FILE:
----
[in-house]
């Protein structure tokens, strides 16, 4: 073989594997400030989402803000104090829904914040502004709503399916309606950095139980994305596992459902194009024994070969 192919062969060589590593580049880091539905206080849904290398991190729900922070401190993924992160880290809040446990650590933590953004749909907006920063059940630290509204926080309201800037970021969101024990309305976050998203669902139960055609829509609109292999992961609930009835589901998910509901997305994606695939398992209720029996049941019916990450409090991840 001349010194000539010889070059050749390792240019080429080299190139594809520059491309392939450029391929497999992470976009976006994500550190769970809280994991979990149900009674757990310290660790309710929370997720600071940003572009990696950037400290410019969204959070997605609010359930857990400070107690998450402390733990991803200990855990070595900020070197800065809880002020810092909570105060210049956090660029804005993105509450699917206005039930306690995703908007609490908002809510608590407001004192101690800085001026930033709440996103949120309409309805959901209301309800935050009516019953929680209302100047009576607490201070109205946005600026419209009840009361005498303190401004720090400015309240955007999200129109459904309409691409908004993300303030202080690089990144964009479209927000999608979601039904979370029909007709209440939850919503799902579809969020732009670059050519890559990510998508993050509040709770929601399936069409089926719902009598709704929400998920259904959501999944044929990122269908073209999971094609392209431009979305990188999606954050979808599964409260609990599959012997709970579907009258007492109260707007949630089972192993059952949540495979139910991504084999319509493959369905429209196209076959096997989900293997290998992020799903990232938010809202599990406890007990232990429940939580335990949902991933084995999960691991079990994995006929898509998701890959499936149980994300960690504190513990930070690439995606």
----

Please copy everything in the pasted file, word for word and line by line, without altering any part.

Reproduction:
[in-house]
């Protein structure tokens, strides 16, 4: 073989594997400030989402803000104090829904914040502004709503399916309606950095139980994305596992459902194009024994070969 192919062969060589590593580049880091539905206080849904290398991190729900922070401190993924992160880290809040446990650590933590953004749909907006920063059940630290509204926080309201800037970021969101024990309305976050998203669902139960055609829509609109292999992961609930009835589901998910509901997305994606695939398992209720029996049941019916990450409090991840 001349010194000539010889070059050749390792240019080429080299190139594809520059491309392939450029391929497999992470976009976006994500550190769970809280994991979990149900009674757990310290660790309710929370997720600071940003572009990696950037400290410019969204959070997605609010359930857990400070107690998450402390733990991803200990855990070595900020070197800065809880002020810092909570105060210049956090660029804005993105509450699917206005039930306690995703908007609490908002809510608590407001004192101690800085001026930033709440996103949120309409309805959901209301309800935050009516019953929680209302100047009576607490201070109205946005600026419209009840009361005498303190401004720090400015309240955007999200129109459904309409691409908004993300303030202080690089990144964009479209927000999608979601039904979370029909007709209440939850919503799902579809969020732009670059050519890559990510998508993050509040709770929601399936069409089926719902009598709704929400998920259904959501999944044929990122269908073209999971094609392209431009979305990188999606954050979808599964409260609990599959012997709970579907009258007492109260707007949630089972192993059952949540495979139910991504084999319509493959369905429209196209076959096997989900293997290998992020799903990232938010809202599990406890007990232990429940939580335990949902991933084995999960691991079990994995006929898509998701890959499936149980994300960690504190513990930070690439995606």